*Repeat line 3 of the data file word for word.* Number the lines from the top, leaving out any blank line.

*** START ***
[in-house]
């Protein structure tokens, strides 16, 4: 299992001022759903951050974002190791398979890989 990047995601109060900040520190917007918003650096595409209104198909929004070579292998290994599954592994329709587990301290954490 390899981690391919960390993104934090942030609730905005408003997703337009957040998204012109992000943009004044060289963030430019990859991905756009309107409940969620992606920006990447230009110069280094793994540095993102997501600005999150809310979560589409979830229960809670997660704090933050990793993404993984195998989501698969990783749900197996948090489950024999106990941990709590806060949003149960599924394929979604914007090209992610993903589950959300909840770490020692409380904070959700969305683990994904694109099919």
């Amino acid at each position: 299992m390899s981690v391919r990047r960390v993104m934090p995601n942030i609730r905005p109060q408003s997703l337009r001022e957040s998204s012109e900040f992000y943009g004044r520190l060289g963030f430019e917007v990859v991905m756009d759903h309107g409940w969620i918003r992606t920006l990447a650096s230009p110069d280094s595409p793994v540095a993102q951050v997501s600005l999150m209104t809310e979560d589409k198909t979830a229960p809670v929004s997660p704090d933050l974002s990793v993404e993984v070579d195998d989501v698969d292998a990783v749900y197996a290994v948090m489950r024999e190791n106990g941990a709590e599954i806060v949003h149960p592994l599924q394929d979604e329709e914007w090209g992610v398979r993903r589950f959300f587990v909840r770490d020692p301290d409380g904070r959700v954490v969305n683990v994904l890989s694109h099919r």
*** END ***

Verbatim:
């Amino acid at each position: 299992m390899s981690v391919r990047r960390v993104m934090p995601n942030i609730r905005p109060q408003s997703l337009r001022e957040s998204s012109e900040f992000y943009g004044r520190l060289g963030f430019e917007v990859v991905m756009d759903h309107g409940w969620i918003r992606t920006l990447a650096s230009p110069d280094s595409p793994v540095a993102q951050v997501s600005l999150m209104t809310e979560d589409k198909t979830a229960p809670v929004s997660p704090d933050l974002s990793v993404e993984v070579d195998d989501v698969d292998a990783v749900y197996a290994v948090m489950r024999e190791n106990g941990a709590e599954i806060v949003h149960p592994l599924q394929d979604e329709e914007w090209g992610v398979r993903r589950f959300f587990v909840r770490d020692p301290d409380g904070r959700v954490v969305n683990v994904l890989s694109h099919r």